Anthimeria (an-thi-mer’-i-a): Substitution of one part of speech for another (such as a noun used as a verb).
He holly-jollyed his way into the office, red suit mistletoed from top to bottom and wearing one of those stupid red conical hats with a white pom-pom tassel. His black boots made of vinyl, with gold plastic buckles, made me sick. And I thought, the big wide black patent leather belt would work well to strangle him. When he said “Ho, Ho, Ho” he sounded like he was counting the prostitutes who hang out in front of our building. Then he threw a candy cane at me, hitting me in the eye. That was his idea of gifting. I wanted to kill him, but he was the boss. And besides, I would surely be caught.
Now we had to drink his disgusting homemade eggnog. I felt like I was in Jonestown. He poured two bottles of rum into the punch bowl to “enhance” the egg nog. In about 30 minutes everybody was drunk, slurring their words, and rubbing against each other. Truly weird as we tried to sing “Jingle Bells.” A couple of people were draped over their desks and Harry Little was passed out on the floor. Then I saw Marla Gino standing by an open window with her blouse unbuttoned beckoning the boss by moving her shoulders back and forth. As I watched the boss stagger toward her, I realized why the window was opened—we were 15 stories up. The fall would kill the boss. Everyone who could still stand, silently watched the boss stagger toward Marla’s hypnotic gestures.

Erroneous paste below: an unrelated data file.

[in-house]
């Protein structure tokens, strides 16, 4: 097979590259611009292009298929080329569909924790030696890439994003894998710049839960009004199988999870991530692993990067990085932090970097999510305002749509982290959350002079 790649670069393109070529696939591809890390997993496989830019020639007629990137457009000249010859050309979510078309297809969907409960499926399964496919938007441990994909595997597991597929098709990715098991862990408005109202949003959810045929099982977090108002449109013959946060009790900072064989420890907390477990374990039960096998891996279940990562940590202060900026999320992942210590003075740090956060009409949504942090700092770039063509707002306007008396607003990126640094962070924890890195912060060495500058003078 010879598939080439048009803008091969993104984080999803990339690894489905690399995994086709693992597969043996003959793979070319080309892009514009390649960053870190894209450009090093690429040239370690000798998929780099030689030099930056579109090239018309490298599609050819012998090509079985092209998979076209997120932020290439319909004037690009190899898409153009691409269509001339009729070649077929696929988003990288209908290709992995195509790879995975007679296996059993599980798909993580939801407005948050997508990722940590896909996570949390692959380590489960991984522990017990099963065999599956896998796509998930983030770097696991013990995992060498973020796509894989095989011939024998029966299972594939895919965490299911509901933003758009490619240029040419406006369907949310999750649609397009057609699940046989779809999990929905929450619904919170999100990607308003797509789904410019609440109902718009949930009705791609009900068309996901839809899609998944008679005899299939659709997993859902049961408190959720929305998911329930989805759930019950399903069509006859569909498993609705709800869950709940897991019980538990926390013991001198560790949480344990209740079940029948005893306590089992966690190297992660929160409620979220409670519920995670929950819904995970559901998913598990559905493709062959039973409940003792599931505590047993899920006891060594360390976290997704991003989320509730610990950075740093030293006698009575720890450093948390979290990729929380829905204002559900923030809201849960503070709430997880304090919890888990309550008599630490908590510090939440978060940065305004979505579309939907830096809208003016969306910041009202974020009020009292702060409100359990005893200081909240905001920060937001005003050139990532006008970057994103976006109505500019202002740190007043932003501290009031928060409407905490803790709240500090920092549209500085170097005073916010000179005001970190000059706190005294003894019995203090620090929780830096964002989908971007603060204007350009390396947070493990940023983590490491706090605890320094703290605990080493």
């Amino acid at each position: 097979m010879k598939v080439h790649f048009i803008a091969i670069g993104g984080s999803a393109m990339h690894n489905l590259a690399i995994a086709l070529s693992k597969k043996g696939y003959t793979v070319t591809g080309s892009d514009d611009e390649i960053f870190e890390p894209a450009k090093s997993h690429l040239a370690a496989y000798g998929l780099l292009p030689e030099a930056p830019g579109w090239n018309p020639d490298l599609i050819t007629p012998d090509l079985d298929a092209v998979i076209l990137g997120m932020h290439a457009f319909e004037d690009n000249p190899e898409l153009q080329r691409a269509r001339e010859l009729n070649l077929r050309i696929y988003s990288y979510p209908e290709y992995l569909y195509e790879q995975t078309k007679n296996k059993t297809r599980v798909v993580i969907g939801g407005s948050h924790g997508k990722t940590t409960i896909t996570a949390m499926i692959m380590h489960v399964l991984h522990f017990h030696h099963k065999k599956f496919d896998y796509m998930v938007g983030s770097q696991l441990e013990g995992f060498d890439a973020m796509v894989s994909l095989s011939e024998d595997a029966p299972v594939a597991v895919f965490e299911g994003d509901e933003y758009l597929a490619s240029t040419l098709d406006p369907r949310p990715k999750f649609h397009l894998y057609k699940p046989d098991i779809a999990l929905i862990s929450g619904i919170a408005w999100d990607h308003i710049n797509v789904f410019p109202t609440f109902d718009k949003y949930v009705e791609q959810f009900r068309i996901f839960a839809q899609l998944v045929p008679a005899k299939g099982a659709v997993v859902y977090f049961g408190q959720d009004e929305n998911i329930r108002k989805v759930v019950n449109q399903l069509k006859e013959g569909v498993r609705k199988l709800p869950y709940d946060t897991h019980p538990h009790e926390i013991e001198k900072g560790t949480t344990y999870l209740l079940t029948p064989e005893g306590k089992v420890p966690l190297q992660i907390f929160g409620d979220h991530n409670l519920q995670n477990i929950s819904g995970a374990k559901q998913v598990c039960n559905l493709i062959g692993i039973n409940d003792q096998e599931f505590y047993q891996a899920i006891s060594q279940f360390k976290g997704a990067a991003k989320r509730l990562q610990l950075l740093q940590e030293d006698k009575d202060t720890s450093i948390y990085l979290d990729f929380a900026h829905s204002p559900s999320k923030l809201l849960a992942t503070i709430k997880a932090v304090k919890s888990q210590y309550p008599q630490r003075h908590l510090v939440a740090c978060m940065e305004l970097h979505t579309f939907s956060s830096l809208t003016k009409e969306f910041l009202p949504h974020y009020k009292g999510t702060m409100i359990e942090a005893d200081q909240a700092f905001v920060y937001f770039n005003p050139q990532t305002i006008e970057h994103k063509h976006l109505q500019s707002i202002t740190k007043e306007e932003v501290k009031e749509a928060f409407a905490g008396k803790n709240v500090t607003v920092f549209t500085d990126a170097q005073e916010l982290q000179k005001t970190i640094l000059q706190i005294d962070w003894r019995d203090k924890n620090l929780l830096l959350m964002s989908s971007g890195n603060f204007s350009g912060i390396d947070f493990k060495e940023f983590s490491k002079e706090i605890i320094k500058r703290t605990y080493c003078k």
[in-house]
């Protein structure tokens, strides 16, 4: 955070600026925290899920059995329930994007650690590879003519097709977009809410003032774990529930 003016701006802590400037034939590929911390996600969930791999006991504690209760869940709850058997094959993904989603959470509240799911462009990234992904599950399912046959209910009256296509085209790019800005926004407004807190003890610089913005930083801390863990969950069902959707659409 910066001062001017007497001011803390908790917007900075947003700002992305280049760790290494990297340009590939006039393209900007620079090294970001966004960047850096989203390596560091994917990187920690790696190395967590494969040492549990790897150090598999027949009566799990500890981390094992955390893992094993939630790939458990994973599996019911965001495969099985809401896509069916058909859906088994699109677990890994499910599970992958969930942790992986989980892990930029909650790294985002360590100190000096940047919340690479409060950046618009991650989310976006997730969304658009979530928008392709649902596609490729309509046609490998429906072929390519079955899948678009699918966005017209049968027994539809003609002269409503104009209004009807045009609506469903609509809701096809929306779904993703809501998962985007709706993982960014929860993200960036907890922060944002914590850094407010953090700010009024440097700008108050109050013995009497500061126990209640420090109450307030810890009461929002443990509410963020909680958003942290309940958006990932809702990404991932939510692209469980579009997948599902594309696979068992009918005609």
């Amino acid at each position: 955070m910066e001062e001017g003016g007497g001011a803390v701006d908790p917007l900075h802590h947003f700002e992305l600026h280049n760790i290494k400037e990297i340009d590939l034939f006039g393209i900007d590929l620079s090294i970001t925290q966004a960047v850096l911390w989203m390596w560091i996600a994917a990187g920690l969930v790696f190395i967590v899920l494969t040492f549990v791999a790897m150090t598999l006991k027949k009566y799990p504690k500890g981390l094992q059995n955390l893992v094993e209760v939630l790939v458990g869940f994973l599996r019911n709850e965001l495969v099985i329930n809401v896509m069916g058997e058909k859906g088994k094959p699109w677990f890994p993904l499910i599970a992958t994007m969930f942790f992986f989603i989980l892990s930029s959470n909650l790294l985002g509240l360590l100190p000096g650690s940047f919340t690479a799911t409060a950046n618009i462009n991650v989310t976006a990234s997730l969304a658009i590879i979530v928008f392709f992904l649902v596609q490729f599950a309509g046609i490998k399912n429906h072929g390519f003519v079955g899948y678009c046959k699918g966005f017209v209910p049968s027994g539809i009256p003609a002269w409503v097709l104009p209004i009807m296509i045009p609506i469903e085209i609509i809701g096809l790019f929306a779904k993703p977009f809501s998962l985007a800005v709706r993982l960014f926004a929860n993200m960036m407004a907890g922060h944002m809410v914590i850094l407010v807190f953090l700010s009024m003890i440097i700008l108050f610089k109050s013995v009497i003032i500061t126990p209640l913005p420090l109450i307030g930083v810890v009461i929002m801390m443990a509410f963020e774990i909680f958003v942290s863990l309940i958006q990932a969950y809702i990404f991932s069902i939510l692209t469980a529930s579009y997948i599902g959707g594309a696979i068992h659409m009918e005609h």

Marla stepped away from the window at the last second and the boss tripped. He flew out the window without a sound. Everybody started singing “Jingle Bells” and Marla called 911.
Definition courtesy of “Silva Rhetoricae” (rhetoric.byu.edu).
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